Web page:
Moms-to-be often anxious, depressed: study

NEW YORK Thu Nov 8, 2007 6:41pm EST

Young mothers look at their newborn babies in the central hospital of Ulyanovsk, Russia, September 12, 2007. It is not uncommon for expectant mothers to feel anxious and depressed, new research shows, and these feelings can have serious consequences for mom and baby. REUTERS/Sergei Karpukhin

Young mothers look at their newborn babies in the central hospital of Ulyanovsk, Russia, September 12, 2007. It is not uncommon for expectant mothers to feel anxious and depressed, new research shows, and these feelings can have serious consequences for mom and baby.

Credit: Reuters/Sergei Karpukhin

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NEW YORK (Reuters Health) - It is not uncommon for expectant mothers to feel anxious and depressed, new research shows, and these feelings can have serious consequences for mom and baby.

"Mental health problems in the postpartum period have received much attention in the past decade," Dr. Antoinette M. Lee of the University of Hong Kong told Reuters Health, whereas mental health problems in the period before birth, known as the antenatal period, have received considerably less attention.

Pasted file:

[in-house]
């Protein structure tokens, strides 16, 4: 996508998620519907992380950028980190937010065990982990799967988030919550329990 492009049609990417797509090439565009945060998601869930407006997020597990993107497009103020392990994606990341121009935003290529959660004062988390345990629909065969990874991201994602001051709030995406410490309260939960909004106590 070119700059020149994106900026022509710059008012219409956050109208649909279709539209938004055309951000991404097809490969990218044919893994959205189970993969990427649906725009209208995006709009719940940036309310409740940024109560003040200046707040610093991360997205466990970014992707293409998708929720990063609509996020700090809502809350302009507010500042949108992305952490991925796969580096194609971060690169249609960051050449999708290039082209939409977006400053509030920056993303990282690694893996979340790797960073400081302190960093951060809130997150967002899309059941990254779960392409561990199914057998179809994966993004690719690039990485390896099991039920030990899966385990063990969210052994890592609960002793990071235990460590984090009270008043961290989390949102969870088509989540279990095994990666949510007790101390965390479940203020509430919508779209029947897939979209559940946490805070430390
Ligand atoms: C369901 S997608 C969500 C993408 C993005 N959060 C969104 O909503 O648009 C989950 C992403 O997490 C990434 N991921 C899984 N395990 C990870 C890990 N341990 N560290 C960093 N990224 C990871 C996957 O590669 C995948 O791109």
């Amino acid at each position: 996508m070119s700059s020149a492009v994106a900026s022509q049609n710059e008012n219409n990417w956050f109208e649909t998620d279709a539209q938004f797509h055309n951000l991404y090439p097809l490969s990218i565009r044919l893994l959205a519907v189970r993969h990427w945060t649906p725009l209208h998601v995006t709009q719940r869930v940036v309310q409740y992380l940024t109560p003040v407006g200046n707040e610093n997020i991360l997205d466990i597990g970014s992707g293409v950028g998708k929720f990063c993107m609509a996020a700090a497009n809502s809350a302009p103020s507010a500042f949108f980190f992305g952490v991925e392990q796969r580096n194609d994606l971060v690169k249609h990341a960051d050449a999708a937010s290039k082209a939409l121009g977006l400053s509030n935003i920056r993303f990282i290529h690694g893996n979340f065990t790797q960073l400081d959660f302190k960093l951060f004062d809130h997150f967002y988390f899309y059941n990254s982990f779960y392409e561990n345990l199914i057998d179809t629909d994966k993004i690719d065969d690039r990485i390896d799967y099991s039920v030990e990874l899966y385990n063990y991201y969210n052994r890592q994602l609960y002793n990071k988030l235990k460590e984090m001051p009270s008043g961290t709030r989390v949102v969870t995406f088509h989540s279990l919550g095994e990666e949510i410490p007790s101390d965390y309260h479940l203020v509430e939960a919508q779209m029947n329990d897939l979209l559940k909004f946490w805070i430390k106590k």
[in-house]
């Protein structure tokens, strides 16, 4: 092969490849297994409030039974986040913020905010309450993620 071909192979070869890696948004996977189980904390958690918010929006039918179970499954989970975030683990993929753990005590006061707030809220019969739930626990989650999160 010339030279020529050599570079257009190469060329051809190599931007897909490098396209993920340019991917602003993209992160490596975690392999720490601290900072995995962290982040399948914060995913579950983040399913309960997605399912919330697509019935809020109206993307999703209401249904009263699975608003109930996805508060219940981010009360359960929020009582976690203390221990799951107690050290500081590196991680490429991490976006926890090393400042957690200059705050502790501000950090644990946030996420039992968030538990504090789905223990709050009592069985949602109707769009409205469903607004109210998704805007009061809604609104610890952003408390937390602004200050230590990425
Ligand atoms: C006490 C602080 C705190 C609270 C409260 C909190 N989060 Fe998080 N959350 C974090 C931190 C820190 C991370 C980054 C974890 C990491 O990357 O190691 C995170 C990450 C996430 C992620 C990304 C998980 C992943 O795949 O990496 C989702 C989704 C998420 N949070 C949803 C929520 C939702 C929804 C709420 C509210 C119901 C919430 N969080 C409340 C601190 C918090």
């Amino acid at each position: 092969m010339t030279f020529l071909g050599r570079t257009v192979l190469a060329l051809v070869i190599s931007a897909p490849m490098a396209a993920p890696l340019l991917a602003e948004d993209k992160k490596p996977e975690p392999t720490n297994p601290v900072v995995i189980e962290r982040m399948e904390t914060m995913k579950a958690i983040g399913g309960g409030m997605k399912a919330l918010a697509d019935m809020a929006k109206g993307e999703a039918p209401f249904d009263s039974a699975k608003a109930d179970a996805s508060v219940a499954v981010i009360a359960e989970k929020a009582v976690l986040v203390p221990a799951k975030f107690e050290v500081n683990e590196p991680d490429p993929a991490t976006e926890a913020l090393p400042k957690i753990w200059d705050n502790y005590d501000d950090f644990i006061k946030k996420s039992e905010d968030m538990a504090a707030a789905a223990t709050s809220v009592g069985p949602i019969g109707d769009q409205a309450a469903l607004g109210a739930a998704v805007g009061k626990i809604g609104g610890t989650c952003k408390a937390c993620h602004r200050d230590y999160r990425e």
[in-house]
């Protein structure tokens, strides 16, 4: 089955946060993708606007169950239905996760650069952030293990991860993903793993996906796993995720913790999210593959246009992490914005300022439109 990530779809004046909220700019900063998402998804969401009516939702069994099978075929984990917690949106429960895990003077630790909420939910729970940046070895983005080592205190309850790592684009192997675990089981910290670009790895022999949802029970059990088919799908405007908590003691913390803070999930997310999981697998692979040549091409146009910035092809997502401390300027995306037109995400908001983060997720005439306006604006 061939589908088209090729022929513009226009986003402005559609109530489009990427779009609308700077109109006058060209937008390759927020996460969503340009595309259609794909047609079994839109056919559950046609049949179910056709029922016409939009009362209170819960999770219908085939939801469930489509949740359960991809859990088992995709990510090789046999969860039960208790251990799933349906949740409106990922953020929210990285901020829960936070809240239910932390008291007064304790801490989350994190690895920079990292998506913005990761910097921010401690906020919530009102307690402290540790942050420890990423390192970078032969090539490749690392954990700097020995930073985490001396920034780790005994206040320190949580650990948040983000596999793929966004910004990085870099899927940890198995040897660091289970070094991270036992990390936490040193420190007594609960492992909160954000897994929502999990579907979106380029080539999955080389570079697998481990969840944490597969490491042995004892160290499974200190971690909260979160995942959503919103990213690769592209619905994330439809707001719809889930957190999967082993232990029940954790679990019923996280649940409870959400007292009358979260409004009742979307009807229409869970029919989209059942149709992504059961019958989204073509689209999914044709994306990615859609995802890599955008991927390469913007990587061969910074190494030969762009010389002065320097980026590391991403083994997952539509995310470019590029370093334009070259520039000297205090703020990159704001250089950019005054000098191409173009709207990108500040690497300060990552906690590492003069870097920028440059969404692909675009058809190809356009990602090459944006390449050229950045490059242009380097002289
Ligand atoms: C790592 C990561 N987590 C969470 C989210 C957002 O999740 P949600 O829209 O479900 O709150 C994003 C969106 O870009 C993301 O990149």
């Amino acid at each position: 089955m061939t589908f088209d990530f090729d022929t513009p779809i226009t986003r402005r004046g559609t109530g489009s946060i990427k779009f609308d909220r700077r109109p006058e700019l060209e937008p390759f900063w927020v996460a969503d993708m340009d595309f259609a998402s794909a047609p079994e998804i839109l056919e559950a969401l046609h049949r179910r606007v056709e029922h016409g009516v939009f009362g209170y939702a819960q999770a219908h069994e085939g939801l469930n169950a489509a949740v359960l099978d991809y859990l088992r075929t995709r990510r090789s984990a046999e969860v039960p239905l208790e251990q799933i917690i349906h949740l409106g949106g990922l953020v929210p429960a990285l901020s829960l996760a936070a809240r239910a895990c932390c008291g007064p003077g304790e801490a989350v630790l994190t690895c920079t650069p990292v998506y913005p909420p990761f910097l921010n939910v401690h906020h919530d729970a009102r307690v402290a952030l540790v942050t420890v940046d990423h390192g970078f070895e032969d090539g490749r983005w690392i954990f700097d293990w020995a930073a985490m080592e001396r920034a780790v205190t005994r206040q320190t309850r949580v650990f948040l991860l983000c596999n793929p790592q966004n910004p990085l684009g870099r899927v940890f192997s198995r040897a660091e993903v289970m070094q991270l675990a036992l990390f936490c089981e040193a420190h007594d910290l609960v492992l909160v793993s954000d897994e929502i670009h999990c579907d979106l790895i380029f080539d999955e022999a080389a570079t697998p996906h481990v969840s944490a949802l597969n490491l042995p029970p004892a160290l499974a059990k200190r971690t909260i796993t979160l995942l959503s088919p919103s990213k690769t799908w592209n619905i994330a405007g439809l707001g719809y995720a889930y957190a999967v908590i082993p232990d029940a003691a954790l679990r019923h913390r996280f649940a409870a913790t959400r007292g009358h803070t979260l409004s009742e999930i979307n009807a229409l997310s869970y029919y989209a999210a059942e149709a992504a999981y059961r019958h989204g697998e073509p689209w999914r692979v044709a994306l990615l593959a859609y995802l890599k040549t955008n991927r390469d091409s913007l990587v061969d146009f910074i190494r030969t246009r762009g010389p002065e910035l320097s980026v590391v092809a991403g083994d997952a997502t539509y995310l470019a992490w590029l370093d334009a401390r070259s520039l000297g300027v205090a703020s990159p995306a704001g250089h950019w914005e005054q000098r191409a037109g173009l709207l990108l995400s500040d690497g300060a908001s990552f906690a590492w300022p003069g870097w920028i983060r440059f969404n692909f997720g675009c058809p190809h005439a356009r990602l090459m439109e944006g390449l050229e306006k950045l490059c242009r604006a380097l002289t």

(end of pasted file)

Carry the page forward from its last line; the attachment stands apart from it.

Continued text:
"Our study," Lee said, "shows that anxiety and depression during pregnancy should also not be overlooked, given that both are highly prevalent and strongly associated with postpartum depression."

Among a consecutive sample of 357 pregnant women, Lee and colleagues found that more than half (54 percent) had anxiety and more than one third (37 percent) had signs of depression at some point during their pregnancies. Anxiety was more prevalent than depression at all stages of pregnancy.

Between 12 and 17 percent of women in the study were found to have both anxiety and depression at various stages of pregnancy, the researchers report in the medical journal Obstetrics and Gynecology.

"Both antenatal anxiety and antenatal depression were found to be more prevalent and severe in the first and third trimesters," Lee told Reuters Health. Anxiety and depression levels decreased from early to mid-pregnancy, but increased again late in pregnancy.

However, the data also indicate that new cases of anxiety and depression can emerge at any stage of pregnancy; therefore, doctors need to continually assess the mental health of women throughout the course of pregnancy, Lee said.

Younger age and a history of drinking were strong risk factors for anxiety and depression during pregnancy. As mentioned, women who were anxious or depressed before giving birth were also at significantly increased the risk of suffering from postpartum depression.

Mental health problems during pregnancy are "serious" issues that need addressing, Lee and colleagues conclude, because they are known to have a negative impact on women and their children.

SOURCE: Obstetrics and Gynecology, November 2007.

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